We encounter Noach in this week’s parsha who symbolizes an entity of rest (the root word being menucha) whose chief mission was to carry on the world in its already existing state. He is about bridging the gap of generations, not introducing chiddush.
However, when analyzing the Book of Genesis, we must focus on creativity, for that is the backbone of perpetual existence. And therefore it’s important to take a look at last week’s parsha and see what’s the opposite of rest.
In last week’s parsha, the first two words of the Torah are “Breishis barah.” The first thing (Breishis) “is” creativity (brius). This idea comports with an awesome G-d that created something from nothing, Yesh Meayin (see Ramban at the beginning of Genesis).
Two chiddushim are then in order when discussing the blueprint that was used for this Yesh Meayin process, the Torah (Zohar Teruma 161b).
One can take the simple approach that this world is divided between the “learners” and the “workers” and stop there. After all this is how the Torah presents the dichotomy between Yissacher and Zevulen, as the verse says (Deuteronomy 33:18), “Rejoice, Zevulen, in your going forth, and, Yissacher, in your tents.” Yissacher is supported by Zevulen and Zevulen may happily go out to work.
Zevulen, besides having the workload is also required to be “Koveah itim LeTorah” (and who like Yissachar gets reward for Talmud Torah even as he’s working or performing anything mundane if the purpose of all of his activities are so that he can learn).
What about Yissacher though? What is expected of him? Is there a requirement within learning to achieve something greater than just full time study?
The following chiddush can be presented.
There’s a well-known Gemara (Shabbos 31a) that says, “When a person is led in for judgment [in the next world] the first two questions G-d asks are: “Nasasa v’Nasata b’Emunah“, “Kovata itim LeTorah.” ‘Did you transact your business honestly?”, “Did you fix times for the study of the Torah?”
The Gemara in Shabbos (that declares business dealings to be the first matter judged in heaven) seems to contradict another Gemara (Sanhedrin 7a) that says, “The first thing a person is judged on is his Torah.”Tosefos in Sanhedrin (s.v. elah) asks this question to which he provides two answers.
I believe there’s a third answer to overcome the seeming contradiction between the two Gemara’s and it’s based on the terminology used in the Gemara Shabbos. The first question is “Nasasa v’Nasata b’Emunah” which is conventionally translated to mean – was your business done in good faith. However, it could also be translated to mean was your “give and take” done in earnest. In actuality then, the first question in Gemara Shabbos is referring to Torah and aimed at the talmid chacham to probe as to whether his shakla v’tarya was done in earnest. Therefore, indeed the Gemara in Sanhedrin is correct, that one is first judged on his Torah, and the Gemara in Shabbos gives the parameters of that judgment challenging the give and take of the talmid chacham.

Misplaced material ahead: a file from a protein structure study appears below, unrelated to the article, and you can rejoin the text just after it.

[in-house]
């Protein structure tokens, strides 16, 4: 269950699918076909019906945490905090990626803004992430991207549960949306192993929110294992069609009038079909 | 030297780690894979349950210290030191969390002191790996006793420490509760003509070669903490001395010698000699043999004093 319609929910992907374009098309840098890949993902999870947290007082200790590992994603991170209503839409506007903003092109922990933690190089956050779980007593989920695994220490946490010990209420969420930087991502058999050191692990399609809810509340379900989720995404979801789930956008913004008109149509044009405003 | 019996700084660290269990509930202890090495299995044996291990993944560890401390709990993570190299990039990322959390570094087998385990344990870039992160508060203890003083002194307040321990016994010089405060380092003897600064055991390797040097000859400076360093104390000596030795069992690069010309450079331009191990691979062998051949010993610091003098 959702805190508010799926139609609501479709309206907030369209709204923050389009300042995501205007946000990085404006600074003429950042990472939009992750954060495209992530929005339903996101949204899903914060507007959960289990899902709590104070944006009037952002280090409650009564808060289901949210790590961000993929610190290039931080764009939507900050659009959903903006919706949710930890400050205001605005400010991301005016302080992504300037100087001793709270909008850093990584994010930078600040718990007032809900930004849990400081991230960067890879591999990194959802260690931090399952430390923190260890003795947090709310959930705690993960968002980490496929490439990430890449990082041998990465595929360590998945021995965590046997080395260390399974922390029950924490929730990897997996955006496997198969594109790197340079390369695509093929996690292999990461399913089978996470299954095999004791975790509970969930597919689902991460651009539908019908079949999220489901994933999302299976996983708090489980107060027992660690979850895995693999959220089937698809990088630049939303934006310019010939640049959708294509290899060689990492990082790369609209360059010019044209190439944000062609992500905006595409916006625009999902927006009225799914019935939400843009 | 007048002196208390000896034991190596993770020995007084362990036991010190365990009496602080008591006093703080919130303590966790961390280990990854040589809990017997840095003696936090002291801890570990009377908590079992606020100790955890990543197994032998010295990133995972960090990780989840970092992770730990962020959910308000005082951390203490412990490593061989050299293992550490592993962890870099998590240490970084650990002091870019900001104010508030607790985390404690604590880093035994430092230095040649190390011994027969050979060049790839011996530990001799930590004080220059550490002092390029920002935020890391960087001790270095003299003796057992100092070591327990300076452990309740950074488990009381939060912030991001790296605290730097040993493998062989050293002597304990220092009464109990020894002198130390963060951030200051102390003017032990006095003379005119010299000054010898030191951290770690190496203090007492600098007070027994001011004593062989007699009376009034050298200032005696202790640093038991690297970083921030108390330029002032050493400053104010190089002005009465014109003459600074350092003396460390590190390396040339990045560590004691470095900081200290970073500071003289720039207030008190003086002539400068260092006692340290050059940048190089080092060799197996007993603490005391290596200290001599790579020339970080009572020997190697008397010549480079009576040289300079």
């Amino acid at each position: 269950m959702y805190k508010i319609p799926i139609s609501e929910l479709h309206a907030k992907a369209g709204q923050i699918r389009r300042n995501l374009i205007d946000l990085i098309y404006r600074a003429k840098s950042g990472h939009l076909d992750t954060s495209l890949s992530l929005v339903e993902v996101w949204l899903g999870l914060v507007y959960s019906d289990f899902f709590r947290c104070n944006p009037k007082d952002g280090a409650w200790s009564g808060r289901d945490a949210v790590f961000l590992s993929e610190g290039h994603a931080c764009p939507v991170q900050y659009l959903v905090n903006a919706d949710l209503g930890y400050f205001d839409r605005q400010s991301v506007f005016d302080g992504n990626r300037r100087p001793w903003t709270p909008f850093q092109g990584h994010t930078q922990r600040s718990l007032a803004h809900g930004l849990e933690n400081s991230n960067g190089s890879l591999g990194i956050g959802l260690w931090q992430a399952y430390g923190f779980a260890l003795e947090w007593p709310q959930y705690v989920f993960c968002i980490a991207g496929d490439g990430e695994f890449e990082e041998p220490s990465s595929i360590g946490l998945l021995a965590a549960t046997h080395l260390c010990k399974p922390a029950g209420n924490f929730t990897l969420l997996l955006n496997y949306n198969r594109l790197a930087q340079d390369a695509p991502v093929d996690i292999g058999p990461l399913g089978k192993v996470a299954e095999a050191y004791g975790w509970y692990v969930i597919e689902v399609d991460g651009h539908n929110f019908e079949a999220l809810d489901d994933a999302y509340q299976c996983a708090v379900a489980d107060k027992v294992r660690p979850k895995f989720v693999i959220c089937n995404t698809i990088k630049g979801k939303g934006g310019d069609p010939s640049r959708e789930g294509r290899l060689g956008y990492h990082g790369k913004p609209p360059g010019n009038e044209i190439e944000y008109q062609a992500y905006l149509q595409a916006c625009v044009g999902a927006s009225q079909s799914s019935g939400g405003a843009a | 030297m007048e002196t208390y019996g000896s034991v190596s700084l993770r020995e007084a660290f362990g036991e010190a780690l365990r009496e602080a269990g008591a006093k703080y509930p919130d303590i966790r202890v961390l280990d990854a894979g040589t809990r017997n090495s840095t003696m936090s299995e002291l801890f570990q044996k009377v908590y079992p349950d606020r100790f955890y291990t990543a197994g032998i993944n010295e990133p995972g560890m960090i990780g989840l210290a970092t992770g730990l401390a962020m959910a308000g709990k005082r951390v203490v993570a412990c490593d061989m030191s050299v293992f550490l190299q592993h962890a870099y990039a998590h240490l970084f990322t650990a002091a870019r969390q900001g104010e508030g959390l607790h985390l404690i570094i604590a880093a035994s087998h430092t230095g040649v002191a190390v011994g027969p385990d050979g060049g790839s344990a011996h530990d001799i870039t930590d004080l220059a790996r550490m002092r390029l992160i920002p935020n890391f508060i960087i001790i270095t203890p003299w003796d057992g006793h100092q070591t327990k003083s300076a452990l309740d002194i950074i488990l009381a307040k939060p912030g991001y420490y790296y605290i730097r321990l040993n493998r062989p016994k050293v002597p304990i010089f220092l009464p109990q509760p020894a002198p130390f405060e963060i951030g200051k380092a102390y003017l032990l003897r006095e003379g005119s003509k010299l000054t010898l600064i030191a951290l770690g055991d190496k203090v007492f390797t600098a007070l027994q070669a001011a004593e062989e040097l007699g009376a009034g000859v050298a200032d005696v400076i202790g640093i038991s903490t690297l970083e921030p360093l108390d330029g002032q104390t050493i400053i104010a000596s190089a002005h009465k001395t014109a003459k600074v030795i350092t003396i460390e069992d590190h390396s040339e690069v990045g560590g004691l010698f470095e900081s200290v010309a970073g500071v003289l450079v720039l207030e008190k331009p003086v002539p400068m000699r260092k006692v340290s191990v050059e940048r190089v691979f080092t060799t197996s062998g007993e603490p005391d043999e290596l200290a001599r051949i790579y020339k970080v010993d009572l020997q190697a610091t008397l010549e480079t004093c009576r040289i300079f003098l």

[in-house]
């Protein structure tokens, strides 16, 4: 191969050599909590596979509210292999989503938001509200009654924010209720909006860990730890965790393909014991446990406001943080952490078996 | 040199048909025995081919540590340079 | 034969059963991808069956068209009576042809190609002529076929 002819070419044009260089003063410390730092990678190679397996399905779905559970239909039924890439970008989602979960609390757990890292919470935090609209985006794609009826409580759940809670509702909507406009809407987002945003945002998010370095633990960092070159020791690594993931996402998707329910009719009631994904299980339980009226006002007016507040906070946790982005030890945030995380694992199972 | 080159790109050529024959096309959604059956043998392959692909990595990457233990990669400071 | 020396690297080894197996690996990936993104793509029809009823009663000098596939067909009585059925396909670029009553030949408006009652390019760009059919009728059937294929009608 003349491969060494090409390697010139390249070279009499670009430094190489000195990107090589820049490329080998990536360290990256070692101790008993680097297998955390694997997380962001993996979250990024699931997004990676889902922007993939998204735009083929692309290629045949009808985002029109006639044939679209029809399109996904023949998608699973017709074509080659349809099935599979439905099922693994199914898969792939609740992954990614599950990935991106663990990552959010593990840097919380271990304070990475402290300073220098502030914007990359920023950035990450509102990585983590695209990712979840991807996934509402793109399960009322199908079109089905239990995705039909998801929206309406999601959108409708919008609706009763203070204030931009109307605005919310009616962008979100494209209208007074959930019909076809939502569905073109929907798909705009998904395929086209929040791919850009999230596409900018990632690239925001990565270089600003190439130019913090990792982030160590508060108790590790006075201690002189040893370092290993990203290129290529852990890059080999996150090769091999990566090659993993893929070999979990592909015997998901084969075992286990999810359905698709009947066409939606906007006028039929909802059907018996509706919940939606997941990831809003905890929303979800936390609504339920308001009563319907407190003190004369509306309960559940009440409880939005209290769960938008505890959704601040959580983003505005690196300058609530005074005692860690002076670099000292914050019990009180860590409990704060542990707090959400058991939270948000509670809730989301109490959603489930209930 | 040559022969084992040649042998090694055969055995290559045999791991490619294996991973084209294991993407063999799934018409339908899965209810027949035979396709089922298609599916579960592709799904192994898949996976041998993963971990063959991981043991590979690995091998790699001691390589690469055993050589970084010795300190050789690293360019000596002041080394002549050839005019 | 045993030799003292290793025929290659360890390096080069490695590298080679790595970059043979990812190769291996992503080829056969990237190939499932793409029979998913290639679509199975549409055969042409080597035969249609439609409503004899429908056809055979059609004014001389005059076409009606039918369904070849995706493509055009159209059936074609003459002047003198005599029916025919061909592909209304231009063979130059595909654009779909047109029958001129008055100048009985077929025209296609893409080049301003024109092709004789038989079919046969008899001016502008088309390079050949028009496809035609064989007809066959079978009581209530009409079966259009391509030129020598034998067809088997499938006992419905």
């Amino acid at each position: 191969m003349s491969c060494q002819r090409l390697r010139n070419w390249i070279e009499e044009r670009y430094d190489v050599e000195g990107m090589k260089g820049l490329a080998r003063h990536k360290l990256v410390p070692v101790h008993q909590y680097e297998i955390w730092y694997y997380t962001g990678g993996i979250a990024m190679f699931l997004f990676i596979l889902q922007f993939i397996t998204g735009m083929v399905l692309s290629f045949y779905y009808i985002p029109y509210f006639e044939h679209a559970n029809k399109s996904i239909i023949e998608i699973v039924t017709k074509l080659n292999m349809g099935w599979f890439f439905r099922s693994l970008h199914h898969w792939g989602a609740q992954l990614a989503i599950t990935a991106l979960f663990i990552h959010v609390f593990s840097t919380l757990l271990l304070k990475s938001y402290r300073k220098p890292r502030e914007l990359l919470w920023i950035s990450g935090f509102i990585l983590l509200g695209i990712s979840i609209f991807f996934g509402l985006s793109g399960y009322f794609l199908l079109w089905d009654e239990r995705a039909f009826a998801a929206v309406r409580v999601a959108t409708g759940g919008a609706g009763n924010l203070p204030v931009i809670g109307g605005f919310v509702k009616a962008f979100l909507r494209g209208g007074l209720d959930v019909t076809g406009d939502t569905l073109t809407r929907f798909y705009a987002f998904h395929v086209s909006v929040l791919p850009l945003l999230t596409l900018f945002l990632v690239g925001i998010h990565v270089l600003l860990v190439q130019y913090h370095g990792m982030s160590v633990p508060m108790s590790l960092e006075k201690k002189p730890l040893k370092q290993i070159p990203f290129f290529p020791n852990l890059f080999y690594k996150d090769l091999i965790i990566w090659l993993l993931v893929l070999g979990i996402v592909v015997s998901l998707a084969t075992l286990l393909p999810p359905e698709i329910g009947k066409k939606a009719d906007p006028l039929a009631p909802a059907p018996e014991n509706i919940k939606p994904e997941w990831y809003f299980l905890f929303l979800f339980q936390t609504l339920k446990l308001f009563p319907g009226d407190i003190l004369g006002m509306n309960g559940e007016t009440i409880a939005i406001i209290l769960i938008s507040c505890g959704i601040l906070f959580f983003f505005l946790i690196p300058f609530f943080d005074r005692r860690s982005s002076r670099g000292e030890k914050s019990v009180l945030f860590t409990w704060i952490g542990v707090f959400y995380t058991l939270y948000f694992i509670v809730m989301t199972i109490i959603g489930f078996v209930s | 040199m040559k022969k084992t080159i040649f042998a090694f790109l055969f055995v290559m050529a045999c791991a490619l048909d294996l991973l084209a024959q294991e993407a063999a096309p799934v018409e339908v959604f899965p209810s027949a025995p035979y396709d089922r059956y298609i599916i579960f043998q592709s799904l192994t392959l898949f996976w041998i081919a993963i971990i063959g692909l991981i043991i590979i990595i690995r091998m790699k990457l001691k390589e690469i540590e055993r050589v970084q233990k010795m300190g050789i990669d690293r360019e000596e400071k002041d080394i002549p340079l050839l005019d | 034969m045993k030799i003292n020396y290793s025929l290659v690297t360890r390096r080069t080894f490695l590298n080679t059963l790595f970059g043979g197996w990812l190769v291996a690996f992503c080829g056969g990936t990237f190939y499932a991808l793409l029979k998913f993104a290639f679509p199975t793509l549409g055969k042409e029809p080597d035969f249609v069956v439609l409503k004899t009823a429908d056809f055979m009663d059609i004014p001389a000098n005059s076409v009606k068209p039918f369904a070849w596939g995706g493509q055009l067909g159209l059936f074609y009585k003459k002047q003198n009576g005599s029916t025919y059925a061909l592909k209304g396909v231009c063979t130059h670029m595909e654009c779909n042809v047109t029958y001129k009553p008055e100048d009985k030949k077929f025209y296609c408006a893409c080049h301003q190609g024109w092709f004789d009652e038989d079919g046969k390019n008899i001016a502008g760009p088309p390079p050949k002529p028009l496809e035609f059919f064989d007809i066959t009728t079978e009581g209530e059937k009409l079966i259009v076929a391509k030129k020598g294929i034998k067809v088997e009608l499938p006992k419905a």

A second chiddush can touch upon a second level, a higher one, that the talmid chacham must strive for to call the Torah his own.
The Beis Halevi zt’l has an important insight on the verse in Genesis (2:2), “Vayechal Elohim bayom hashvi’i melachto asher asah vayishbot bayom hashvi’i mikol-melachto asher asah.” “And on the seventh day, G-d completed the work which He had done, and He rested on the seventh day from all the work that He had done.” He notes that the verse says G-d completed creation on the” seventh” (not sixth) day implying that something was created on the seventh day as well. So he brings the Medrash quoted by Rashi on this verse, “What was the world still lacking? Rest. With the coming of Shabbos came (rest), and thus the work was completed and finished.”
The Beis Halevi explains that for the first six days G-d was performing melacha, meaning He was creating something out of nothing. However on Shabbos, a passive entity of rest came into being, a phenomenon that carried the world from that time into the future. Therefore, according to the Beis Halevi, the term melacha means something new, a chiddush, something that was never there before.
Now, we need only go to a Mishna in Pirkei Avot to understand what is demanded from a talmid chacham and every Jew of Israel when it comes to their learning.
The Mishna in Avot (2:2), (matching the citation in Genesis (2:2)) says “Rabban Gamliel the son of Rabbi Judah HaNassi would say… Kol Torah shein imo melacha sofo betalah…”All Torah study that is not accompanied with work is destined to cease and to cause sin.”
Based on the Beis Halevi, melacha means something anew, a chiddush. Therefore, Rabban Gamliel is simply saying whoever’s Torah doesn’t have melacha “chiddush” within it will be sofo betalah, cease and further cause sin, for it may be said that this means one is not engaged enough in the Torah to avoid sin. Amazingly, Torah without chiddush won’t survive (see Kinyan Hachag, Hamodia Periodical, October 8, 2014 Page 15, Interview with Rav Finkel, Rosh Yeshiva of Mir who explained that his grandfather, Rabbi Eliezer Yehuda Finkel zt”l, would distribute money to anyone who proffered genuine chiddushim).
My father noted another chiddush, that the Mishna can be saying, “All Torah that has no melacha; namely, that has not been worked through, will in the end not last,” as one must work at the Torah and reach its innermost meaning.
Though Noach was a figure of passivity who bridged the gap of continued existence between generations, he did not highlight creativity that remains the theme of Genesis.
Creativity is the staple of the Creator and a path we should follow. Everyone has their own share in the Torah, a unique gift given to us as we are “individuals” that comprise a nation.